If the employee has more than one employer or benefit agency, he may not be able to set off the full wage tax credit.

It is also possible that the employee chooses not to have the wage tax credit applied by any employer or benefit agency. The employee can then apply for a refund via his income tax return. Or with a request for a provisional assessment.

Wage tax tables

The new wage tax and premium tables can be found on belastingdienst.nl. The tables have been published in the Loonbelastingtabellen calculation aid. This calculation tool also includes the tables for the less common situations with a different tax or premium liability.

The calculation help can be found on belastingdienst.nl/tabellen. For older years the tables and the conversion rules can still be downloaded from belastingdienst.nl.

Since 2019 there are more wage tax tables. This is due to the distinction between residents and non-residents of the Netherlands for the tax credits and to adjustments in tax treaties.

1.1.1  General tax credit

The general tax credit will be phased out in 2021 by 5.977% of the income from work and home if this income is € 21,043 or more per year, but no more than € 68,507. In 2021, the general tax credit will be a maximum of € 2,837. The credit will be reduced to nil. If the employee has reached the state pension age, the maximum tax credit in 2021 is € 1,469. The credit will be reduced to nil.

The general tax credit and its reduction have been incorporated in the wage tax tables, the table for special remuneration and the calculation rules.

Attention!
With effect from 1 January 2019, the country of residence of your employee will be taken into account for the general tax credit. See paragraph 1.1 under ‘Employees who are not residents of the Netherlands’.

1.1.2  The employed person’s tax credit

An employee with wages from current employment is entitled to the employed person’s tax credit. The employed person’s tax credit is a percentage of that wage up to a maximum amount. The employed person’s tax credit is only calculated on periodic wages and not on one-off remunerations or remunerations that you only grant once a year, such as bonuses, tantièmes or holiday allowance. The table for special remunerations does take into account the increase and decrease of the employed person’s tax credit.

Attention!
– With effect from 1 January 2019, the country of residence of your employee will be decisive for the employed person’s tax credit. See paragraph 1.1 under ‘Employees who are not residents of the Netherlands’.
– Is your employee 61 years or older on 1 January 2021? If so, the withdrawal from the life-course savings scheme will be wages from previous employment. You are therefore not allowed to apply a the employed person’s tax credit to this.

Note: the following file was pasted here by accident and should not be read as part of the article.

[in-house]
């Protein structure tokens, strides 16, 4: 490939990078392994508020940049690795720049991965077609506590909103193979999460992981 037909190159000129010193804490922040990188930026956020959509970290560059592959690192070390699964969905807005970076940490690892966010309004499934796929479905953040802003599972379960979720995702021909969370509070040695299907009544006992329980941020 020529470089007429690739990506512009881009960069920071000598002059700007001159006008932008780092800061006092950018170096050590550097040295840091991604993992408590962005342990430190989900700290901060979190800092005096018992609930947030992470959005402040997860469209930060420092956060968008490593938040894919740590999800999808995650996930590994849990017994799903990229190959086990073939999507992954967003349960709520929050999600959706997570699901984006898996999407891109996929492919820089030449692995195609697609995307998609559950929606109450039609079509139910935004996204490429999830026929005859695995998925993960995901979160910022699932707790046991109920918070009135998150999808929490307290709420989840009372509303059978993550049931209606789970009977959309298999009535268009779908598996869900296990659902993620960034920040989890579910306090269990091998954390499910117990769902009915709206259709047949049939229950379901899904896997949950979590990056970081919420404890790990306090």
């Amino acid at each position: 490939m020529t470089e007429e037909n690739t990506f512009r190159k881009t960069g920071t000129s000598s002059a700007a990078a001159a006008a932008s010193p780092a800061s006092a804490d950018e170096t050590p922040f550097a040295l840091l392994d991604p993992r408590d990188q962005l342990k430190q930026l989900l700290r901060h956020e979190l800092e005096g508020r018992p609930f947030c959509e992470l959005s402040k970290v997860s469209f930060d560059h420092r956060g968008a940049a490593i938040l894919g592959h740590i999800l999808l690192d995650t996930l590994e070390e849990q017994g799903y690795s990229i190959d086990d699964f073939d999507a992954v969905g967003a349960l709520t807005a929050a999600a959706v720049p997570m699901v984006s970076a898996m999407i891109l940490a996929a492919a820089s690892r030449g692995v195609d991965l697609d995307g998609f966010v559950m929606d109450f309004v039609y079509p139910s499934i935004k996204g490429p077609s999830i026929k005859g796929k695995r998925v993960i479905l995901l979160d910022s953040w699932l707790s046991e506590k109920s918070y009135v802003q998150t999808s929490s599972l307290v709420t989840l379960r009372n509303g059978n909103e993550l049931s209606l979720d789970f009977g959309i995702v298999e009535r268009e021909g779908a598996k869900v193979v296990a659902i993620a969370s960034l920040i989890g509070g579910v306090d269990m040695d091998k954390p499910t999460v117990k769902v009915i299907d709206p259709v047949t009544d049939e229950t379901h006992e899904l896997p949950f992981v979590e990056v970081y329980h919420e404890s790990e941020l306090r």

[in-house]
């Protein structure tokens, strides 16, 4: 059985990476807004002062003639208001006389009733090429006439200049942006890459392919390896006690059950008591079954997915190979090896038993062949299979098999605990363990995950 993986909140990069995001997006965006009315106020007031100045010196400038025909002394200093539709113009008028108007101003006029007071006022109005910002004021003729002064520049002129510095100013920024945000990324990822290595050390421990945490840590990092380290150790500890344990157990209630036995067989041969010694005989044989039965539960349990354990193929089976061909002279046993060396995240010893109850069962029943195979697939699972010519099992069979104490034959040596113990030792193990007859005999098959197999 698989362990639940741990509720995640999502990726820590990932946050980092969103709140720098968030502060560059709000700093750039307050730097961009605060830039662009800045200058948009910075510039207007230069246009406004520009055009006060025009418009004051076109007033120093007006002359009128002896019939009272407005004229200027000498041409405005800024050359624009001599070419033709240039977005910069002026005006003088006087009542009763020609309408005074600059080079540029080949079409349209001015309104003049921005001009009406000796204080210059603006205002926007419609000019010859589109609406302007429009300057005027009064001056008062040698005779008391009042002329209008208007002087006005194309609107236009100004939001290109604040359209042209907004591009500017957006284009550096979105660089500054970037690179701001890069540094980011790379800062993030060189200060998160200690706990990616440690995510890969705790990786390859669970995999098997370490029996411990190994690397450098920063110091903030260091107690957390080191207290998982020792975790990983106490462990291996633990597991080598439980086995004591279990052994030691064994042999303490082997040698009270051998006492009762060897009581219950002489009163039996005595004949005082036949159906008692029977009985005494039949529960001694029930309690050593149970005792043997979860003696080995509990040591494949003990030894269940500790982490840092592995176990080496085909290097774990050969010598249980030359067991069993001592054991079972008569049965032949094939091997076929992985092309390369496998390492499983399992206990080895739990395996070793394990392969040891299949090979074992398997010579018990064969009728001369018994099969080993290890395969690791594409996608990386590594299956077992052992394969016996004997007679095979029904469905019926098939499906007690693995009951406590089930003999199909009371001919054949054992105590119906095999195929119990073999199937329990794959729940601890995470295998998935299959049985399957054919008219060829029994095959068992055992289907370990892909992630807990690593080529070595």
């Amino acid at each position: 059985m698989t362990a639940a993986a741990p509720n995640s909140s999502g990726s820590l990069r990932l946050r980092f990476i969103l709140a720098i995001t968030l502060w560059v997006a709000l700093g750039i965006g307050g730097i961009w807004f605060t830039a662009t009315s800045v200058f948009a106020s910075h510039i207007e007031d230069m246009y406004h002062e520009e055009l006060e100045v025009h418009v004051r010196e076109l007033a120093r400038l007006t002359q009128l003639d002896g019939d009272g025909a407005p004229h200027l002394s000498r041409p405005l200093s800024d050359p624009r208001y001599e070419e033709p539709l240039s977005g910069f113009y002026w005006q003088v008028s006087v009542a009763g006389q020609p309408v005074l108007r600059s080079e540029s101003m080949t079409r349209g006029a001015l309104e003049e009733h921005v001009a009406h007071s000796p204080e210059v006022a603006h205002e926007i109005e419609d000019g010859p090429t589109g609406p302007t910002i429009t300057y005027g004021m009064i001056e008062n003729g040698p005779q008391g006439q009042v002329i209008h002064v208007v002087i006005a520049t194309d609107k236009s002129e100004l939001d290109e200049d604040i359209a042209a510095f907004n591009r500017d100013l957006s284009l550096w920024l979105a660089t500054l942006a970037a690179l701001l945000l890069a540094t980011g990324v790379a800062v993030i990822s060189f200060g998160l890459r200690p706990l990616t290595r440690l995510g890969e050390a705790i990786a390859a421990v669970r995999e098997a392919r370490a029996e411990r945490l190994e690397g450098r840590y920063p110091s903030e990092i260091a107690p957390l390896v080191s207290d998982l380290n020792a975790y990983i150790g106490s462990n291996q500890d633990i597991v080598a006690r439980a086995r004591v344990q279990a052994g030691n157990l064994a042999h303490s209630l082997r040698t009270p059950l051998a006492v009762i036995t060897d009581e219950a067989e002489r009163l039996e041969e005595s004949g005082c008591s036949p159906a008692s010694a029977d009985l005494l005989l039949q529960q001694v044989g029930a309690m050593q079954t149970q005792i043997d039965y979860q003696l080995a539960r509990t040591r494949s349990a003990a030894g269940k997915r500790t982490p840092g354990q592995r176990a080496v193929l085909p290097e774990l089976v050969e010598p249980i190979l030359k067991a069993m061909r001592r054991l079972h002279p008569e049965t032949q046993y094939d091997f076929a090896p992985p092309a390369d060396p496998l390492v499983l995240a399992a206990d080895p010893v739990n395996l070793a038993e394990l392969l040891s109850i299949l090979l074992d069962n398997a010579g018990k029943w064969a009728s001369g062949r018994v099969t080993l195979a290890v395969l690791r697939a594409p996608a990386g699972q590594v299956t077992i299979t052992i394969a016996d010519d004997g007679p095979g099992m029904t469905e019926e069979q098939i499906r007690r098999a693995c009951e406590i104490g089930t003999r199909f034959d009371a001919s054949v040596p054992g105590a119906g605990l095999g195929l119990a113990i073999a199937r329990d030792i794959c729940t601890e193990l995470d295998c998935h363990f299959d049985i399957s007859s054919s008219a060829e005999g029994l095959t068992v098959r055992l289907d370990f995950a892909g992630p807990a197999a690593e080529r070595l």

Each pay period you must keep a record of the amount of the employed person’s tax credit you have deducted from the employee’s wage tax/social security premiums. You can find this settled employed person’s tax credit in the white tables. You state the offset credit in the pay sheet and in the wage tax return. You also include the total amount of the offset employed person’s tax credit in the annual statement for the employee. After all, the employee must fill in this amount in his income tax return. In the annual statement, you only include the employed person’s tax credit that you have settled via the regular time table. You do not include in the annual statement the employed person’s tax credit that you have set off against the ‘settlement percentage wage tax credit’ of the special remunerations table (see paragraph 1.1).

The maximum annual employed person’s tax credit is € 3,374. The tax credit is included in the wage tax tables, the table for special remunerations and the calculation rules.

Employed person’s tax credit for workers who have reached the state pension age

Workers who have reached the state pension age are subject to a different employed person’s tax credit than younger workers. You apply this tax credit from the first wage payment after the employee has reached the state pension age. The maximum employed person’s tax credit per year is € 2,178. This credit is included in the wage tax tables, the table for special remunerations and the calculation rules.

Reduction of the employed person’s tax credit for wages higher than € 35,652

The employed person’s tax credit for lower incomes will be further increased to a maximum of € 4,205 in 2021. In addition, the employed person’s tax credit for higher incomes will be reduced to nil. In 2021, the employed person’s tax credit will be reduced by 6.000% of the income from current employment if this income is more than € 35,652 per year, but not more than € 105.735. The employed person’s tax credit is nil if the income from current employment is higher than € 105,735.

For employees who have reached the state pension age, a reduction of 3.105% of the salary above € 35,652 applies, with a maximum of € 2,178. This labour reduction is nil if the income is higher than € 105,735. The reduction of the employed person’s tax credit has been included in the white tables, the table for special rewards and the calculation rules.

Attention!
Sometimes your employee has to pay (part of) the reduction of the employed person’s tax credit of a maximum of € 4,205 to the tax authorites via the income tax return. This occurs if your employee has an annual salary that exceeds € 35,652 and one of the following situations occurs:

– Your employee had in 1 or more pay periods a wage below the reduction limit but he receives based on the white table a proportional employed person’s tax credit without reduction.
– Your employee has several employers. For each employer he remains below the reduction limit, but his annual salary is above the reduction limit.
– In addition to wages, your employee also has other employment income (business profit or result from other activities). For wages he remains below the reduction limit, but his total income is above the reduction limit.

1.1.3  Elderly tax credit

An employee is entitled to the elderly tax credit if he has reached the state pension age. The elderly tax credit is € 1,703 for employees with an income of € 37,970 or less. If the income is higher than € 37,970, the elderly tax credit is reduced by 15% of the difference between the income and € 37,970. From an income of € 49,324 the employee is no longer entitled to the elderly tax credit.

Example
Your employee has a salary of € 40,000. The elderly tax credit is then: